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Go Back   SailNet Community > Skills and Seamanship > Seamanship & Navigation
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Seamanship & Navigation Forum devoted to seamanship and navigation topics, including paper and electronic charting tools.


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  #11  
Old 06-08-2007
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Sailing knowlege calendar

Quote:
Originally Posted by cajunpie
pmoyer, I would be interested in knowing where your kids got the sailing knowledge calendar. Sounds like a great gift idea. Can you find out and let me know. Thanks!
They got it at Boater's World around Christmastime. It's called "NautiBenders", and the publisher's web site is Nautical Books, Calendars and Games for Boaters from Penchant Publishing.

Cheers!
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  #12  
Old 06-08-2007
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Thank you soooo much for your quick reply. I'll check out that website momentarily.

Cheers to you also and have a great weekend!
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  #13  
Old 06-08-2007
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Get ya the book Chapman's Piloting, Seamanship and Small Boat Handlingand keep it onboard Incase ya fergit...
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  #14  
Old 06-08-2007
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IMHO, it's unfortunately the case that most boaters afloat these days haven't a clue, regarding Rules of the Road or any of the rudimentary principles of navigation. I wish it weren't so, but my observation and experience tells me it is.

What to do?

I think one needs to follow the sage advice of an old San Francisco harbor pilot:

"There's only one Rule of the Road which makes any sense: GIVE WAY TO TONNAGE".

Amen.

Bill
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  #15  
Old 06-08-2007
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Quote:
Originally Posted by btrayfors
IMHO, it's unfortunately the case that most boaters afloat these days haven't a clue, regarding Rules of the Road or any of the rudimentary principles of navigation. I wish it weren't so, but my observation and experience tells me it is.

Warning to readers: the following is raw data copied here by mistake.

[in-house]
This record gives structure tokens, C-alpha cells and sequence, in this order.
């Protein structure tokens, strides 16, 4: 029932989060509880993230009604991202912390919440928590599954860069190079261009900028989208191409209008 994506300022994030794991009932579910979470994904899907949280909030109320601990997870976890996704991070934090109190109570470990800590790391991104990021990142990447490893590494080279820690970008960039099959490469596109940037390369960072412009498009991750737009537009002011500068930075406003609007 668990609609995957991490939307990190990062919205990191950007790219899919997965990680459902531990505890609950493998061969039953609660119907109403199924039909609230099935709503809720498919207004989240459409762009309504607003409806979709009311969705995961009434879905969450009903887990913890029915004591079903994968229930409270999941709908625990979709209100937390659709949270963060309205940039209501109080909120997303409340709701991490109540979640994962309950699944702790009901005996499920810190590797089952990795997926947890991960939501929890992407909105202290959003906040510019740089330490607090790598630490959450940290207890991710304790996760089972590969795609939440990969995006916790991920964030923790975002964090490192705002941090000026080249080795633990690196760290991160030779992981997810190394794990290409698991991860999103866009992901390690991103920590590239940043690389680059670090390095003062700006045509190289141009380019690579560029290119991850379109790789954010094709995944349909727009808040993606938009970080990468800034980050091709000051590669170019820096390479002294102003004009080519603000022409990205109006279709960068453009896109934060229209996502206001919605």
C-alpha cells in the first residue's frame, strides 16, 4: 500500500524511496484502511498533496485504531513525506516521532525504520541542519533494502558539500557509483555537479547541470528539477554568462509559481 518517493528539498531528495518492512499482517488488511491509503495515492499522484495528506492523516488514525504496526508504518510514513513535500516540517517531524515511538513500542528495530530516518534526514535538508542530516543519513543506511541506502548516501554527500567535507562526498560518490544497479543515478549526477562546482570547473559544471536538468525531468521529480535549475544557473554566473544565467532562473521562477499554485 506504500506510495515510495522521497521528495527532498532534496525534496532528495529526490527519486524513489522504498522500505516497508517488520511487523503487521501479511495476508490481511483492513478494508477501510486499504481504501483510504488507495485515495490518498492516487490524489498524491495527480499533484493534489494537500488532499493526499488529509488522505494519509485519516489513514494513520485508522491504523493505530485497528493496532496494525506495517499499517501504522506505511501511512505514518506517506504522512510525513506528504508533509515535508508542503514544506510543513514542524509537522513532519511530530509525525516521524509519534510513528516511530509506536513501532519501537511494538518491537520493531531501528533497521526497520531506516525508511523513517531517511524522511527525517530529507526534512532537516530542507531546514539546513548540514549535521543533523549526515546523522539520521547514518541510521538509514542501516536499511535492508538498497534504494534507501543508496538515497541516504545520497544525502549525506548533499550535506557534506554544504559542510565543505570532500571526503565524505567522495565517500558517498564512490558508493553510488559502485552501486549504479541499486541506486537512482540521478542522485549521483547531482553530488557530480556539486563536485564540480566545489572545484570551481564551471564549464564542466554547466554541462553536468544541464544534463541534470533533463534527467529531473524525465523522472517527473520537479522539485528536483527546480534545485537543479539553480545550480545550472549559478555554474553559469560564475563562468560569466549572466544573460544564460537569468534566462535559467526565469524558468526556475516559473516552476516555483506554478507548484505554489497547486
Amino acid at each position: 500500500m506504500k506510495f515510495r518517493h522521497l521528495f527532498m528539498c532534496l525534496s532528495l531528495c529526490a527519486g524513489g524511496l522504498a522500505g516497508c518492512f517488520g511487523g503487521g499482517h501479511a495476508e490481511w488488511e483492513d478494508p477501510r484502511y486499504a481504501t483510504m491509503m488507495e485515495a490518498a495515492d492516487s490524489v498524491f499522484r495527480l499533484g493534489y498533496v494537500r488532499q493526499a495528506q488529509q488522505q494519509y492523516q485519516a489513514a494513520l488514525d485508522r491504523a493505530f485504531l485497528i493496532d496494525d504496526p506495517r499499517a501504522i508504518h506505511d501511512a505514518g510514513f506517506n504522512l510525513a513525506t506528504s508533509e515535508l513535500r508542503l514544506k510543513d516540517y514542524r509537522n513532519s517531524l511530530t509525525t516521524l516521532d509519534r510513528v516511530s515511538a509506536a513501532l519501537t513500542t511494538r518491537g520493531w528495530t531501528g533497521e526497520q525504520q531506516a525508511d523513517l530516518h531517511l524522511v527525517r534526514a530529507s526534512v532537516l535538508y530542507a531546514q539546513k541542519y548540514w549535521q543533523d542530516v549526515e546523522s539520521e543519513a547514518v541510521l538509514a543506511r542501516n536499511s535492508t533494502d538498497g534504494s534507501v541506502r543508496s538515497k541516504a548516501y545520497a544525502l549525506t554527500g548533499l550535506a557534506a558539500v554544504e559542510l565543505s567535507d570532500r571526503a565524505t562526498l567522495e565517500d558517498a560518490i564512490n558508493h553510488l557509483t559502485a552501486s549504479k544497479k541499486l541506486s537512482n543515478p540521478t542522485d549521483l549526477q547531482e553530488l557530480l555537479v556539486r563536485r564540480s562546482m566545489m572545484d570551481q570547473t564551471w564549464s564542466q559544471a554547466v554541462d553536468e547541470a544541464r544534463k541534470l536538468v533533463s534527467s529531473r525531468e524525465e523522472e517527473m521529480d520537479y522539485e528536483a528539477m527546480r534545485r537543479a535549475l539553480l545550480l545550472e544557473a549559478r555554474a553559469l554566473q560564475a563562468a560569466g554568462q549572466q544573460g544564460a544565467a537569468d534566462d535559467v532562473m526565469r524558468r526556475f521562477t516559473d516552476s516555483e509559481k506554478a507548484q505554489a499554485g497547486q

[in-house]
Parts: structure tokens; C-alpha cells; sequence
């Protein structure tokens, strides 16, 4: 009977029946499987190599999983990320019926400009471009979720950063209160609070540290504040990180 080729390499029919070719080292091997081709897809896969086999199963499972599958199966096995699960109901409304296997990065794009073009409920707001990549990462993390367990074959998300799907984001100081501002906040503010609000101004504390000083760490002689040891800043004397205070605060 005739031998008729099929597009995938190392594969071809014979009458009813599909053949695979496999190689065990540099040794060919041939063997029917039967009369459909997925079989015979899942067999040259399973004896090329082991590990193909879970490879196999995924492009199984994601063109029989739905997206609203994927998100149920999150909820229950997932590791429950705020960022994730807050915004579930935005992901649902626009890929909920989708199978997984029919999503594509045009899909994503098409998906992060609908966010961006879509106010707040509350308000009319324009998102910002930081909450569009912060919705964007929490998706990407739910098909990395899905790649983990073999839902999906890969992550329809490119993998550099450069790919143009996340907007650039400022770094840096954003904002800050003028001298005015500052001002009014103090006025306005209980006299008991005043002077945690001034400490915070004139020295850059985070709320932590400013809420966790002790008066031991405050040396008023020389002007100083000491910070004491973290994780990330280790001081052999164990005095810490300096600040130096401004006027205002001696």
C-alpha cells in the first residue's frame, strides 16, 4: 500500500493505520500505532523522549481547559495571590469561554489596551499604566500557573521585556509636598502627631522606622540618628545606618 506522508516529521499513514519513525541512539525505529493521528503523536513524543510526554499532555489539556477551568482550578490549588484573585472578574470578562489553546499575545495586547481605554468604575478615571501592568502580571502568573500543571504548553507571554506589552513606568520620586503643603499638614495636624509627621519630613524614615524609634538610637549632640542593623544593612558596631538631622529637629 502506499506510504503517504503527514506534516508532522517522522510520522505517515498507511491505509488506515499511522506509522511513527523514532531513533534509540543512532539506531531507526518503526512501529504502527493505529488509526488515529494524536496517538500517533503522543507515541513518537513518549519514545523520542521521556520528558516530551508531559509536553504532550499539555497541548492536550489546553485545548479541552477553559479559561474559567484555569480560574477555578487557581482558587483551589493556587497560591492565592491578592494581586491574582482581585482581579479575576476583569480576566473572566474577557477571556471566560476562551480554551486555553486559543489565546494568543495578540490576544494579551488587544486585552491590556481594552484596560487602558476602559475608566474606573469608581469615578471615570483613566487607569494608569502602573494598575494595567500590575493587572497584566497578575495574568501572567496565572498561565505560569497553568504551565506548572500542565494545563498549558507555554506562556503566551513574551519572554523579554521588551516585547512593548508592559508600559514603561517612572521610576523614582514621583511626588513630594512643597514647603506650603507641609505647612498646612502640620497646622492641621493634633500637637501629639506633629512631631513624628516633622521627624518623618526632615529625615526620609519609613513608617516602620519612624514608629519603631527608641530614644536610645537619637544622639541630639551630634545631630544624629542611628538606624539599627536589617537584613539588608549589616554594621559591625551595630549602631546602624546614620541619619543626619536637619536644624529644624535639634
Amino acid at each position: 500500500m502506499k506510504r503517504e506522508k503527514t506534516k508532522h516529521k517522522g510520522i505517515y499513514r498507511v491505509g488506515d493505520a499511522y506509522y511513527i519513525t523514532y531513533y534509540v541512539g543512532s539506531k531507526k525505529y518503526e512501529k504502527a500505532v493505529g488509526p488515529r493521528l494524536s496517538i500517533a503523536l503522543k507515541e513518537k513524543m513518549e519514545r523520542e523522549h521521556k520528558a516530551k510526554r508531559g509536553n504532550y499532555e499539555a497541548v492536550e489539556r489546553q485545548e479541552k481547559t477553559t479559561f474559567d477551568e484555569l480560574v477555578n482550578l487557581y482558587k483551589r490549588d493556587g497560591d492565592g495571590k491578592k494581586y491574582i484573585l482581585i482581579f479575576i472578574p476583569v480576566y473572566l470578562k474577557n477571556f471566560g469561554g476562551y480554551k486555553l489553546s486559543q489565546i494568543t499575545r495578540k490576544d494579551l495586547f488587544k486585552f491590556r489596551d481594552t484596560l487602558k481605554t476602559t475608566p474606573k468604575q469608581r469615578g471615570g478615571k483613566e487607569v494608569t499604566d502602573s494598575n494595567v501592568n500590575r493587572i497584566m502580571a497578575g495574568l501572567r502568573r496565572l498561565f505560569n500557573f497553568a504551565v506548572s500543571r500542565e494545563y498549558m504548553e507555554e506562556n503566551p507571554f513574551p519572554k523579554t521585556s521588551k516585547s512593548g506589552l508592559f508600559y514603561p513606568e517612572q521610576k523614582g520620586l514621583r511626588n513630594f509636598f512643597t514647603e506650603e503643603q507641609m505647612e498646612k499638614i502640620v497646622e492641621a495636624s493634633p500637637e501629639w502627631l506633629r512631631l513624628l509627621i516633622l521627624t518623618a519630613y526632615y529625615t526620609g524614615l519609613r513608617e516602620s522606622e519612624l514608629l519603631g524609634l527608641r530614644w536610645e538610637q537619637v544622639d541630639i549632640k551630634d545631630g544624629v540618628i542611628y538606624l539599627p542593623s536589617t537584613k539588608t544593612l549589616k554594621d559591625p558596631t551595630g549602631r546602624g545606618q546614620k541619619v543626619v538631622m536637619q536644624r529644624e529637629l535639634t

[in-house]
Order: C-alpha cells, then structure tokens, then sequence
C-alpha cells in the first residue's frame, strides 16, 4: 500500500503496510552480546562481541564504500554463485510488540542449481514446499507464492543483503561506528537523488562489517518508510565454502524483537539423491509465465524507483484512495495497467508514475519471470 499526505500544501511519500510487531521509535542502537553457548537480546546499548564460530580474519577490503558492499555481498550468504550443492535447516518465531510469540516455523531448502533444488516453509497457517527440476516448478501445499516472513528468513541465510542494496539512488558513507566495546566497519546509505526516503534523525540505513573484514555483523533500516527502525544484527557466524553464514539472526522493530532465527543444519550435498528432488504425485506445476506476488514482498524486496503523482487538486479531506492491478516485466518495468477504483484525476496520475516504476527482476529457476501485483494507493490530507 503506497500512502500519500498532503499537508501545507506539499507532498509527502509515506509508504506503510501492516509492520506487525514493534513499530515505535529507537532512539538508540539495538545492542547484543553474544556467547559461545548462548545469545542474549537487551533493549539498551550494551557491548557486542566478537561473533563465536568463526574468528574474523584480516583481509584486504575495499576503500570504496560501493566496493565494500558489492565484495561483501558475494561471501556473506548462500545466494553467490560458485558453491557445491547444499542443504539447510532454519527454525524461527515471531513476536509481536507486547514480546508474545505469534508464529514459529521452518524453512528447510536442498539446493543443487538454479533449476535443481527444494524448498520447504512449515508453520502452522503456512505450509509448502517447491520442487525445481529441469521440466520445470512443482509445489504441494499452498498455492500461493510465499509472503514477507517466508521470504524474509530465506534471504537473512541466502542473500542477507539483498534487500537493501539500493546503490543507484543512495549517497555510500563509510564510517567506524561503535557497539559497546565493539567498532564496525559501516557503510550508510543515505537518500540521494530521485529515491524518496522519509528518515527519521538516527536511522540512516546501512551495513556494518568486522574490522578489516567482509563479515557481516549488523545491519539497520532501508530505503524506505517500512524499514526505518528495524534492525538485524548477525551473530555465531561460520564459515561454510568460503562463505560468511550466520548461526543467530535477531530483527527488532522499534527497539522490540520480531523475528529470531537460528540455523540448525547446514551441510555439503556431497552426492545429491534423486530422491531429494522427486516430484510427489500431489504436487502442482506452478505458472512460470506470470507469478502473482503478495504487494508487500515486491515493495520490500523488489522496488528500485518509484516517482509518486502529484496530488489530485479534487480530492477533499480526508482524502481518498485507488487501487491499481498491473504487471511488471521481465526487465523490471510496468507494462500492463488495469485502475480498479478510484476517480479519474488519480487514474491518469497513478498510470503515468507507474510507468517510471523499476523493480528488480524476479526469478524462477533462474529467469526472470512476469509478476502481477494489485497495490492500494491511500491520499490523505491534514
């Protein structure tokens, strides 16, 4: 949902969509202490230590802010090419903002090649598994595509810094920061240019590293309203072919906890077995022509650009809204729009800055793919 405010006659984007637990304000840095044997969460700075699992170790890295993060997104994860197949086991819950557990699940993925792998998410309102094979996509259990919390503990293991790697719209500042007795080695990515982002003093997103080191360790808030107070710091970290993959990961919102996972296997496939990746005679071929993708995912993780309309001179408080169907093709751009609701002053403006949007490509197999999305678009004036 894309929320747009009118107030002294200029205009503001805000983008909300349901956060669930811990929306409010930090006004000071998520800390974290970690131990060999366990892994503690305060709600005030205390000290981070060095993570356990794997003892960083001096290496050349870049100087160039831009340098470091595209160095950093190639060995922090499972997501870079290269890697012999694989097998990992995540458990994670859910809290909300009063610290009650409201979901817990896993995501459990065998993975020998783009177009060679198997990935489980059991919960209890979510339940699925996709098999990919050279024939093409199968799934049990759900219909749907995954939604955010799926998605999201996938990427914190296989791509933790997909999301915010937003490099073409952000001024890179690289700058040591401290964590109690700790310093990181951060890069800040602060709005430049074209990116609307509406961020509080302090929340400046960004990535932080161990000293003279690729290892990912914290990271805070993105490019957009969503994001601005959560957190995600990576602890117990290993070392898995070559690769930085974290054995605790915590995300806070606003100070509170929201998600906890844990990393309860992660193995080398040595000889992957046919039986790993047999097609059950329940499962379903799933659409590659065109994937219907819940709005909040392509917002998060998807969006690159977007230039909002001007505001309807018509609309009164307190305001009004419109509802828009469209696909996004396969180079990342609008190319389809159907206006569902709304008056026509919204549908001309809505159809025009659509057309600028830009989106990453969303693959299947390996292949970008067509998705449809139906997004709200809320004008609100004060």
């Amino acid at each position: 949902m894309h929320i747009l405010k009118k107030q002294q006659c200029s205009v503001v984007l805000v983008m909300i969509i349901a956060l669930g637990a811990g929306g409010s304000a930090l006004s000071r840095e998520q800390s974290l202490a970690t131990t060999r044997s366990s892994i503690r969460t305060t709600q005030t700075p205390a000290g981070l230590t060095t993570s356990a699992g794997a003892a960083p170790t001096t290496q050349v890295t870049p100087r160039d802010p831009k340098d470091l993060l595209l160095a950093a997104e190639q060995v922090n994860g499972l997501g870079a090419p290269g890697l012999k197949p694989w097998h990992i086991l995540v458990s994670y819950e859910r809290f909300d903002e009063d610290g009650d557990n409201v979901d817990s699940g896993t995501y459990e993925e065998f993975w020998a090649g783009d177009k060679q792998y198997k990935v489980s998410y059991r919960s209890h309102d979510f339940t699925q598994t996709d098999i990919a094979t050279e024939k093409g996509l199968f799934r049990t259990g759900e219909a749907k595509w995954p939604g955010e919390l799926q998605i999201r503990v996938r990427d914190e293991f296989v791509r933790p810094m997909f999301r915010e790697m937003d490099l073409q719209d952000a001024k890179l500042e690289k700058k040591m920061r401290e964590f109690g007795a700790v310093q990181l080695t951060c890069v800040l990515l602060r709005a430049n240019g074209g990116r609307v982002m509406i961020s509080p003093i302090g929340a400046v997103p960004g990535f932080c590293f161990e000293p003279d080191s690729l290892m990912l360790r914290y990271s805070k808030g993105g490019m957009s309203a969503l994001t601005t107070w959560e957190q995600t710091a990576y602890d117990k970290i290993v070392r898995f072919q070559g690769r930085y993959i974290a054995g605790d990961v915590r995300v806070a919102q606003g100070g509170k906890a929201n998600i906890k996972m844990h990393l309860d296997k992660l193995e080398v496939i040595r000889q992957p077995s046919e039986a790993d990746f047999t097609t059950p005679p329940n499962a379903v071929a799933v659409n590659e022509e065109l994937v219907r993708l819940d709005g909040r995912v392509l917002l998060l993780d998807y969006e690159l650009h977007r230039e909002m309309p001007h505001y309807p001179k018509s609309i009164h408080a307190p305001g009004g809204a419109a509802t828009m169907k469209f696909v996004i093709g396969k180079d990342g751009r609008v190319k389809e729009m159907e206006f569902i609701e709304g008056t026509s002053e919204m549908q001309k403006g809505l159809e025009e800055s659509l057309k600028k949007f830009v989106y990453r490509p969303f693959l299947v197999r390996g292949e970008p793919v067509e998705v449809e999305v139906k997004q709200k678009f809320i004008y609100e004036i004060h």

What to do?

I think one needs to follow the sage advice of an old San Francisco harbor pilot:

"There's only one Rule of the Road which makes any sense: GIVE WAY TO TONNAGE".

Amen.

Bill
That would be a ship that has the "Right of Weight".
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You know what the first rule of sailing is? ...Love. You can learn all the math in the 'verse, but you take
a boat to the sea you don't love, she'll shake you off just as sure as the turning of the worlds. Love keeps
her going when she oughta fall down, tells you she's hurting 'fore she keens. Makes her a home.

—Cpt. Mal Reynolds, Serenity (edited)

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Last edited by sailingdog; 06-08-2007 at 09:18 PM.
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  #16  
Old 06-09-2007
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I second the notion of owning a copy of Chapman's. Venturing onto the waterways without a good understanding of the rights of way is irresponsible, inconsiderate, rude and dangerous.

All the rules you really need to know fill less than a page, and yet everytime I go for a sail, there's at least one nitwit who insists on remaining on a collision course with me despite the fact that I have the right of way.

Who can tell whether they don't know or just don't care?

Good for you for seeking this info. Chapman's.
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  #17  
Old 06-09-2007
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To really thoroughly understand the rules of the road takes quite a bit of time in the book. Just ask anyone who's sat for a USCG license. For most, that is time they will not spend. A decent working knowledge can be had, and should be pursued, without commiting to memory the details necessary for licensing.

A word of advise I would offer, that may be of aid to those found in a situation where they are unclear as to their responsibility, is to make course alterations early and substantial. Small progressive course alterations have been the root cause of many a collision or near collision.

At sea, at night or restricted visibility, while on watch on an ocean-going ship I would quite often make a substantial course change, say 45 degrees, just for the purpose of "showing her a red". Another vessel seeing this, while on my starboard bow, would have no doubt that my intension was to pass under his stern. As you open, you can then start walking back around towards original course. This technique works well on radar also, providing a display showing a large bearing drift.
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  #18  
Old 06-09-2007
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Also, remember that the ultimate responsibility is to avoid a collision if at all possible. It doesn't really matter who has right of way—both parties have a responsibility to avoid collision under COLREGS. In some legal cases, the party that had "right of way" was found to be responsible financially, since they did not take appropriate action to avoid collision.
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New England

You know what the first rule of sailing is? ...Love. You can learn all the math in the 'verse, but you take
a boat to the sea you don't love, she'll shake you off just as sure as the turning of the worlds. Love keeps
her going when she oughta fall down, tells you she's hurting 'fore she keens. Makes her a home.

—Cpt. Mal Reynolds, Serenity (edited)

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